Two years ago I left home with a dream in my eyes. A professional dream. A personal dream. A choice. A promise. I left behind a lot of people who loved me and travelled in search of more. More what? I did not know then.

Ghorer mookhe aar ki re, Kono din she jaabe phire,
Jabena jabena deyal joto shob galo toote.

Now I do. It has been a good two years. I have grown. Professionally, I have blossomed into my independence. Personally, I have revelled in my loneliness. I have made the very lonely trip into the dark corners of my heart, hoping to catch a glimpse of someone to share my life with. I have, almost always, met unrecognizable reflections of myself on the way. Gruesome reflections. Sadder and darker versions of myself. I have doubted and feared myself. I have wounded and pierced my heart. Again and again, till the tears have dried up. I have discovered magic. Touched perfection. Witnessed the birth of pure, distilled beauty. I have burnt in the fires of hell. Drowned in splashes of tumultuous desire. Become my worst nightmare. And yet, I have retained the conviction to return to loving myself.

Bristhi nesha bhora shondha bayla, Kon boloramer aami chayla
Aamar shopno ghire naache matal joote, joto maatal joote.

In all this, I have managed to romance my dream. In my fear, anger, hate, jealousy, pettiness, melancholy, I have nurtured my soppy romantic idiotic self. People have told me that my variety of love does not exist in this world, and then have suddenly chanced upon it where they least expected it. People have called my ideas Utopian and antique. And yet these worn out ideas have borne the weight of my dreams all this while. They have salvaged them through the ravages of this material world. For dreams are lived by madmen. Madmen, like me who can see their dreams in someone's eyes. Tangible dreams. Salty dreams. Silent dreams. Dreams that cuddle up with me and soothe me to sleep on long, cold, lonely nights. Dreams that come without price tags and expectations, without weight and light, without burden and freedom, with out and with in. Dreams that are neither born in, nor borne of needs and wants. A dream that is me. And I am still standing. And so is my dream.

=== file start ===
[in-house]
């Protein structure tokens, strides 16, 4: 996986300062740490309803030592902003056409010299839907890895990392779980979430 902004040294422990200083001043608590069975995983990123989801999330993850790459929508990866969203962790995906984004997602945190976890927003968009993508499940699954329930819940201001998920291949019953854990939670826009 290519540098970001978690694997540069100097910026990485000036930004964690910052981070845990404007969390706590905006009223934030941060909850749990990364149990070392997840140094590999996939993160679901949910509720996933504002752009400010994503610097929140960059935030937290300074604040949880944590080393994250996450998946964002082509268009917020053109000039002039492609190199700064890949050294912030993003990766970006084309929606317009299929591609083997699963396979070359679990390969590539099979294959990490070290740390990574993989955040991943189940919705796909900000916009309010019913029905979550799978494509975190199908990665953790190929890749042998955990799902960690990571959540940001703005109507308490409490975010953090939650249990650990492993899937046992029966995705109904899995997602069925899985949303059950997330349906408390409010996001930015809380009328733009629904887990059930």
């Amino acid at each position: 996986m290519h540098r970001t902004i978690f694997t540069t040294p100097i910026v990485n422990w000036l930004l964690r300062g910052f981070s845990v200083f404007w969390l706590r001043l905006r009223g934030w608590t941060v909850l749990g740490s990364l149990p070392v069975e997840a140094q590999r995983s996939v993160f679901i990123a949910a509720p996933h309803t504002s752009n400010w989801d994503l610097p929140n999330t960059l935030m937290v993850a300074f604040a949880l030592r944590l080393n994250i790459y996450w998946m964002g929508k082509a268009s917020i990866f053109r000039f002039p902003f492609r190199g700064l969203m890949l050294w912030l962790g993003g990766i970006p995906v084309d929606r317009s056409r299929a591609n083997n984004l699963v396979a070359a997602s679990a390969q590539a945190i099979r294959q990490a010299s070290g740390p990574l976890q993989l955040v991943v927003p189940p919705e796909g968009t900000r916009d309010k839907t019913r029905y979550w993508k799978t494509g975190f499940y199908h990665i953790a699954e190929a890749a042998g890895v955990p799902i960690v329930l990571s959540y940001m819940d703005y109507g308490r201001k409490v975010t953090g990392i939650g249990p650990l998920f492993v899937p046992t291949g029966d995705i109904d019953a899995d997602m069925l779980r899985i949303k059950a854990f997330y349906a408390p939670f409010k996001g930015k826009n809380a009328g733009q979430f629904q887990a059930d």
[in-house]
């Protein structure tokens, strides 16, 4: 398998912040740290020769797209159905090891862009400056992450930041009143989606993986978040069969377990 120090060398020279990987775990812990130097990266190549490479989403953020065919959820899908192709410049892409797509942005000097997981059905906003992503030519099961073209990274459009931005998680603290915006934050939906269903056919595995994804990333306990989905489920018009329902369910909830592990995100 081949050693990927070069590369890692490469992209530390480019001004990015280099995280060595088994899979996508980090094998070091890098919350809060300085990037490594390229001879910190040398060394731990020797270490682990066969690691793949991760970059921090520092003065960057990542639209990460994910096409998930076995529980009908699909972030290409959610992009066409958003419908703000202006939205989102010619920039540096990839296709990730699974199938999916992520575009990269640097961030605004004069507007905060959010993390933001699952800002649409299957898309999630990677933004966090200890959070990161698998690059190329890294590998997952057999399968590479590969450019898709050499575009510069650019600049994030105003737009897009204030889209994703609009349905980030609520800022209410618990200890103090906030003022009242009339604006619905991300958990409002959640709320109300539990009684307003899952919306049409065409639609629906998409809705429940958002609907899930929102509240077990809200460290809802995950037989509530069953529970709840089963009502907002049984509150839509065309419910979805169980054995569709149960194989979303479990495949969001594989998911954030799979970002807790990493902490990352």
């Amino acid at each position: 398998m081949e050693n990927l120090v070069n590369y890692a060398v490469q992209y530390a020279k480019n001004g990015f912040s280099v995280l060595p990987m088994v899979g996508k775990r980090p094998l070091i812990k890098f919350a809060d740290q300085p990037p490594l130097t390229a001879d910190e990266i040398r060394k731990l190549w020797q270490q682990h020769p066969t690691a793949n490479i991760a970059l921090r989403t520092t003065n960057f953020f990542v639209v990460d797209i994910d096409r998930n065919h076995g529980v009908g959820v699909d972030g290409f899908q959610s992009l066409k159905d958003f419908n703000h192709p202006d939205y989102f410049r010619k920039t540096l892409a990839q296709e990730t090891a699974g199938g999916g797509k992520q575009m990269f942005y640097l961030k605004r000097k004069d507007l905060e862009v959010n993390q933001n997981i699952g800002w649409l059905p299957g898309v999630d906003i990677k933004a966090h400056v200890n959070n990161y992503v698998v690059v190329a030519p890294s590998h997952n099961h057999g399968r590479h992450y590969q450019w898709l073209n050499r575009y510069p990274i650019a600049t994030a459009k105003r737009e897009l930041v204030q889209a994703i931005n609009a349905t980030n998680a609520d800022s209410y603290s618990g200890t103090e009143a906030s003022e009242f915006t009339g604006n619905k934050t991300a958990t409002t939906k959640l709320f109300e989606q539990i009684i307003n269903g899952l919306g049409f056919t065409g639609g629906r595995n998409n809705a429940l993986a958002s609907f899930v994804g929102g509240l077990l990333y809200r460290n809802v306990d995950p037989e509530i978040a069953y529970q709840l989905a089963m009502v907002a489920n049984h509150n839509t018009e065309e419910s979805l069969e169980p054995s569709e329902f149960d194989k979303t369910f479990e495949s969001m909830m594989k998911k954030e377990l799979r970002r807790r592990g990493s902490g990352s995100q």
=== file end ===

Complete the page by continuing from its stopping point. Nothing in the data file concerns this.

Ja na chaibar taayi aaji chayigo, Ja na payibar taayi kotha payigo,
Pabona pabona mori oshombhober paaye matha khoote.

The journey back is starting. I do not what I will return to. I do not know how I will find home to be like after all this time. I do not know what gives me the audacity to keep on loving. I don't even know how long I will be able to keep my dream alive. But I will go back. Let the world stand up and mock my return. I do not care. It is my home. It is my dream. It is my love. It is me.

Pagla hawar badol-dine, Pagol aamar mon jege othe.

The lines in Bangla are form a song by Rabindranath Tagore.

Sunday, August 17, 2008


Lines of charming elegance
flow down and cusp
a dollop of confidence.

A pinch of naughtiness
shines in mysterious kohl eyes.